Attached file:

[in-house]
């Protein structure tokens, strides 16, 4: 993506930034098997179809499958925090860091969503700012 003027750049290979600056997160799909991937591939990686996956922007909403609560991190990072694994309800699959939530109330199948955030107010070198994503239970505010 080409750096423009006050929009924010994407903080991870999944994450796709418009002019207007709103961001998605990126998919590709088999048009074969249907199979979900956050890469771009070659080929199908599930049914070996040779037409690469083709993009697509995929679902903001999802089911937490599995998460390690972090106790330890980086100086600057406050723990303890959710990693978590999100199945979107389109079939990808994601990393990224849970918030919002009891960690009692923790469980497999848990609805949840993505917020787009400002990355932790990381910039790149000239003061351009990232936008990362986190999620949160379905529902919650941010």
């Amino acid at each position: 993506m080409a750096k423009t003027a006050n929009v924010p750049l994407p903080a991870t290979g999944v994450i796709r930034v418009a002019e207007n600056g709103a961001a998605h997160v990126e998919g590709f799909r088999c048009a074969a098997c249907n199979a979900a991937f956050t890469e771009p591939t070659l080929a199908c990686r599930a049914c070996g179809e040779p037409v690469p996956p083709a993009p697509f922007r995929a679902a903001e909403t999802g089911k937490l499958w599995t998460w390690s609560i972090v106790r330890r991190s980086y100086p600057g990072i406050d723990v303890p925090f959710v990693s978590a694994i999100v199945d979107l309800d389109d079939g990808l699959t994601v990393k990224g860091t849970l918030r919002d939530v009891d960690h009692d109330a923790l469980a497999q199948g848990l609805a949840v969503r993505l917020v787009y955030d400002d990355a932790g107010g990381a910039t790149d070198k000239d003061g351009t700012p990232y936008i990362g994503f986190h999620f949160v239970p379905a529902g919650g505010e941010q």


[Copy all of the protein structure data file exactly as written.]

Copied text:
[in-house]
């Protein structure tokens, strides 16, 4: 993506930034098997179809499958925090860091969503700012 003027750049290979600056997160799909991937591939990686996956922007909403609560991190990072694994309800699959939530109330199948955030107010070198994503239970505010 080409750096423009006050929009924010994407903080991870999944994450796709418009002019207007709103961001998605990126998919590709088999048009074969249907199979979900956050890469771009070659080929199908599930049914070996040779037409690469083709993009697509995929679902903001999802089911937490599995998460390690972090106790330890980086100086600057406050723990303890959710990693978590999100199945979107389109079939990808994601990393990224849970918030919002009891960690009692923790469980497999848990609805949840993505917020787009400002990355932790990381910039790149000239003061351009990232936008990362986190999620949160379905529902919650941010």
């Amino acid at each position: 993506m080409a750096k423009t003027a006050n929009v924010p750049l994407p903080a991870t290979g999944v994450i796709r930034v418009a002019e207007n600056g709103a961001a998605h997160v990126e998919g590709f799909r088999c048009a074969a098997c249907n199979a979900a991937f956050t890469e771009p591939t070659l080929a199908c990686r599930a049914c070996g179809e040779p037409v690469p996956p083709a993009p697509f922007r995929a679902a903001e909403t999802g089911k937490l499958w599995t998460w390690s609560i972090v106790r330890r991190s980086y100086p600057g990072i406050d723990v303890p925090f959710v990693s978590a694994i999100v199945d979107l309800d389109d079939g990808l699959t994601v990393k990224g860091t849970l918030r919002d939530v009891d960690h009692d109330a923790l469980a497999q199948g848990l609805a949840v969503r993505l917020v787009y955030d400002d990355a932790g107010g990381a910039t790149d070198k000239d003061g351009t700012p990232y936008i990362g994503f986190h999620f949160v239970p379905a529902g919650g505010e941010q």